What’s your favourite holiday destination? Judging from my travel past, I would have to say Britain. That’s no surprise really, considering I lived there for 2.5 years and I am an English teacher.
Now that I am back in the Netherlands, I long for more sightseeing around the British Isles. Sadly I don’t think a trip back will happen anytime soon, so instead I decided to dwell on the past with a photo report of all my holiday trips to Britain.
This was a study trip in my last year of secondary school. I was very keen on joining this trip because I had signed up to go to teacher training college after graduation.
Highlights: first trip to the UK! We stayed in Canterbury, which is most charming around Christmas time (when we were there). We also saw the cliffs of Dover and spent time in London.
Less fun: never understood why it was called “the London trip” when so little time was spent there. We got stuck in traffic on the way back from London to Canterbury, which was horrible. Also, the programme hadn’t been updated much in six years: my oldest sister and I had both seen musical We Will Rock You on this school trip.
I was really into (cheap) analogue photography for a long time. Multiple photos from my UK trips were shot this way.
Another study trip, but this time part of my first year at uni, where I was studying to become an English teacher.
Highlights: Bath is beautiful! The Assembly in Cardiff was also very interesting, but most of all I enjoyed spending time with coursemates. It was a great opportunity to build new friendships in our first year at uni. A group dinner at Ask Italian right outside our hostel belongs to one of my fondest memories, as well as attending a play as a large group.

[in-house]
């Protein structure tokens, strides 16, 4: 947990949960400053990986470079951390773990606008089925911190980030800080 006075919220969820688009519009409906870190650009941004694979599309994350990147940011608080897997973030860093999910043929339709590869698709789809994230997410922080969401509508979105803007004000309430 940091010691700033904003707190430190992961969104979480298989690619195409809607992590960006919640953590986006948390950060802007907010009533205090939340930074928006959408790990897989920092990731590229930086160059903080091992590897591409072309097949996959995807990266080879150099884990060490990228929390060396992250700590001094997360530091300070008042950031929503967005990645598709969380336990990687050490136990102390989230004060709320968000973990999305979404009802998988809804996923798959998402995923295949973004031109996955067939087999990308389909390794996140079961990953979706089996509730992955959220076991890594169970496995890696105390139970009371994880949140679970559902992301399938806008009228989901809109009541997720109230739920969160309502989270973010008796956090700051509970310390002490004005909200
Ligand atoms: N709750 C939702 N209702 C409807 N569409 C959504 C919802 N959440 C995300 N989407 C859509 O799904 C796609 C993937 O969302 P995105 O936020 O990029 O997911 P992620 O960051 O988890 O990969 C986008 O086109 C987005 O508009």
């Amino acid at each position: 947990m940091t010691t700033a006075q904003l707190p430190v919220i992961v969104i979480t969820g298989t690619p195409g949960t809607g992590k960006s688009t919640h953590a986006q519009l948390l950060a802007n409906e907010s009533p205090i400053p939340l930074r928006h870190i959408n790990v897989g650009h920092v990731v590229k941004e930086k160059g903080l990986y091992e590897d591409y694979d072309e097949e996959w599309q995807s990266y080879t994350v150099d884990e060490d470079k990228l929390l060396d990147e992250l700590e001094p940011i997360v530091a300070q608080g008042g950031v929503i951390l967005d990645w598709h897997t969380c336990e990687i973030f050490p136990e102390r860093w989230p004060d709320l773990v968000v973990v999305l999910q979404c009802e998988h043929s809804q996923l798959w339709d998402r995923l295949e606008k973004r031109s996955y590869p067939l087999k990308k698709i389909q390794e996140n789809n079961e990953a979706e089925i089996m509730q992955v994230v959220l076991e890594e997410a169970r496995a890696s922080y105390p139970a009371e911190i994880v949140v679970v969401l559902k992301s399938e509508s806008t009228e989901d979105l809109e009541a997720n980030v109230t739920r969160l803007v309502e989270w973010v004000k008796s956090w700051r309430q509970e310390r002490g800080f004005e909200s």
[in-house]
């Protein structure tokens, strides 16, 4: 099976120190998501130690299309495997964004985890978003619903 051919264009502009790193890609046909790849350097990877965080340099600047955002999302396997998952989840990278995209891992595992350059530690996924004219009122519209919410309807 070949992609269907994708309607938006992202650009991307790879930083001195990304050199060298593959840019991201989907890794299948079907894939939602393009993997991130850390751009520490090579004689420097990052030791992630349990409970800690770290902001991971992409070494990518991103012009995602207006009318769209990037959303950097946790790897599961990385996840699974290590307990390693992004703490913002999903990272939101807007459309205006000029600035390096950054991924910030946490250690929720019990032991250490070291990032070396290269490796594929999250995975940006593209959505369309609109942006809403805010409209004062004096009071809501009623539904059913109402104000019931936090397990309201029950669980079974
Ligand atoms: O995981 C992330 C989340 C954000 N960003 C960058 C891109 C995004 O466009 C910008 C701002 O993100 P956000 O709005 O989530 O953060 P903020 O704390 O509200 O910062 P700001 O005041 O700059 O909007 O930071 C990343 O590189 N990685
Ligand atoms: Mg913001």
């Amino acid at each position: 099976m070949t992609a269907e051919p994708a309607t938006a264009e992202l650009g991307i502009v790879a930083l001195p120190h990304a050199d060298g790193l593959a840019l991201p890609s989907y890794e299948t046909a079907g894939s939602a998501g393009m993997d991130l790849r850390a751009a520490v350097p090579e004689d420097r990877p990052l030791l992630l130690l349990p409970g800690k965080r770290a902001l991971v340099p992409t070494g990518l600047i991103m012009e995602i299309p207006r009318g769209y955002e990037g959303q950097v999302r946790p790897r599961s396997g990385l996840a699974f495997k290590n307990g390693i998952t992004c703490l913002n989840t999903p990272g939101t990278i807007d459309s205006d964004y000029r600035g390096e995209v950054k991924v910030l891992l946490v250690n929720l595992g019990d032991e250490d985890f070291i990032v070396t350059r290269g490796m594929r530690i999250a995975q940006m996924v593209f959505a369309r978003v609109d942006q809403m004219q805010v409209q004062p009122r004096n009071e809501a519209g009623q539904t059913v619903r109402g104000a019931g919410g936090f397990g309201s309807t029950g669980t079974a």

Less fun: I wasn’t impressed with the organisation of this trip. Again, the trip didn’t live up to the title: we only spent one afternoon in Bristol and, apart from the Assembly, didn’t see anything of Cardiff. We also got a rushed tour of the university campus in Bath, but strangely enough our teachers had disappeared and forgotten to tell us we had to make our own way back to the city.
The following year I joined the university study trip again, this time to Dublin.
Highlights: exploring Sugarloaf Mountain and Wicklow Mountains National Park. Also, our trip to Howth, a town on the shore where we had some lovely fish and chips. For the entire trip we had the best tour guide, who took us to the old studio where U2 had recorded their first album, and handed us graffiti to spray on the walls! Another interesting part of this trip was teaching in a primary school located in one of the more deprived areas of town.
Less fun: our journey to Kilmainham Gaol took much longer than anticipated. I distinctly remember a lot of us complaining about the long walk from tram to jail. An explicit description of old torture methods in the torture room was a little too nauseating for me in the early morning. – Also, one of my classmates had eaten our prize for the primary school kids (stroopwafels), so we were left with nothing to give them. So rude!
Location-wise, my final study trip with uni topped it all: I fell head-over-heels in love with Scotland.
Highlights: the absolutely stunning Scottish scenery of white-topped mountains and blissful green hills. The divide between Glasgow and Edinburgh was also quite nice, as both cities have very different things to offer. Overall this was probably my favourite study trip.
Less fun: my ribs were bruised, which made this a slightly painful memory (literally). I also was not a fan of staying onboard a ferry overnight and I felt nauseated a lot of the time on the coach.